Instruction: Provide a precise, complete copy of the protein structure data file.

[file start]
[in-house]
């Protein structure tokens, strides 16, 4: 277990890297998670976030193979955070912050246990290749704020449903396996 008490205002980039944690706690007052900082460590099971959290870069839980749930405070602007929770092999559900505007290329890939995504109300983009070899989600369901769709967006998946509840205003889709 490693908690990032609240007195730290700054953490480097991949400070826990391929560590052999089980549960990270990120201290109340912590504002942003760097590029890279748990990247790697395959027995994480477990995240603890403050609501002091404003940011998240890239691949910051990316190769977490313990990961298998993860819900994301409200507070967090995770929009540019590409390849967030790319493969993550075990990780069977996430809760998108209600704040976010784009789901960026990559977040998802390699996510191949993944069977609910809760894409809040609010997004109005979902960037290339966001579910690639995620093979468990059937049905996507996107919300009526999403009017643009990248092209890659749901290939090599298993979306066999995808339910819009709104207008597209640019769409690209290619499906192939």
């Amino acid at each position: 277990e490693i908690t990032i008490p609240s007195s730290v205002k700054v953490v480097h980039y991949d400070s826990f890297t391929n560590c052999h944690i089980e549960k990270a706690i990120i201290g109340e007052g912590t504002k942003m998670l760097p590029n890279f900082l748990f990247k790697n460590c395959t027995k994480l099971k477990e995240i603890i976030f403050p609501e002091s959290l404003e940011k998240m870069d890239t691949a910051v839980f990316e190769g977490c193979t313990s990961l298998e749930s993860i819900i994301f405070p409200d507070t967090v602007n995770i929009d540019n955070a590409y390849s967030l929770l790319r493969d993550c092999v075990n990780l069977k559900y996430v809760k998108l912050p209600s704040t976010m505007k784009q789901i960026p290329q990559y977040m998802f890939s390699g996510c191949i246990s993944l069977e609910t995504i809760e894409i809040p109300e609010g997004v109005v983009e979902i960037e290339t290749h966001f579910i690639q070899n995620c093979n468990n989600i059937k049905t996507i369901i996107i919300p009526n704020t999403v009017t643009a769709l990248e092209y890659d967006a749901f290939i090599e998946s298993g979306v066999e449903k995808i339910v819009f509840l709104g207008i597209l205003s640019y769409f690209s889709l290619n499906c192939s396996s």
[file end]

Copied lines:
[in-house]
């Protein structure tokens, strides 16, 4: 277990890297998670976030193979955070912050246990290749704020449903396996 008490205002980039944690706690007052900082460590099971959290870069839980749930405070602007929770092999559900505007290329890939995504109300983009070899989600369901769709967006998946509840205003889709 490693908690990032609240007195730290700054953490480097991949400070826990391929560590052999089980549960990270990120201290109340912590504002942003760097590029890279748990990247790697395959027995994480477990995240603890403050609501002091404003940011998240890239691949910051990316190769977490313990990961298998993860819900994301409200507070967090995770929009540019590409390849967030790319493969993550075990990780069977996430809760998108209600704040976010784009789901960026990559977040998802390699996510191949993944069977609910809760894409809040609010997004109005979902960037290339966001579910690639995620093979468990059937049905996507996107919300009526999403009017643009990248092209890659749901290939090599298993979306066999995808339910819009709104207008597209640019769409690209290619499906192939």
């Amino acid at each position: 277990e490693i908690t990032i008490p609240s007195s730290v205002k700054v953490v480097h980039y991949d400070s826990f890297t391929n560590c052999h944690i089980e549960k990270a706690i990120i201290g109340e007052g912590t504002k942003m998670l760097p590029n890279f900082l748990f990247k790697n460590c395959t027995k994480l099971k477990e995240i603890i976030f403050p609501e002091s959290l404003e940011k998240m870069d890239t691949a910051v839980f990316e190769g977490c193979t313990s990961l298998e749930s993860i819900i994301f405070p409200d507070t967090v602007n995770i929009d540019n955070a590409y390849s967030l929770l790319r493969d993550c092999v075990n990780l069977k559900y996430v809760k998108l912050p209600s704040t976010m505007k784009q789901i960026p290329q990559y977040m998802f890939s390699g996510c191949i246990s993944l069977e609910t995504i809760e894409i809040p109300e609010g997004v109005v983009e979902i960037e290339t290749h966001f579910i690639q070899n995620c093979n468990n989600i059937k049905t996507i369901i996107i919300p009526n704020t999403v009017t643009a769709l990248e092209y890659d967006a749901f290939i090599e998946s298993g979306v066999e449903k995808i339910v819009f509840l709104g207008i597209l205003s640019y769409f690209s889709l290619n499906c192939s396996s």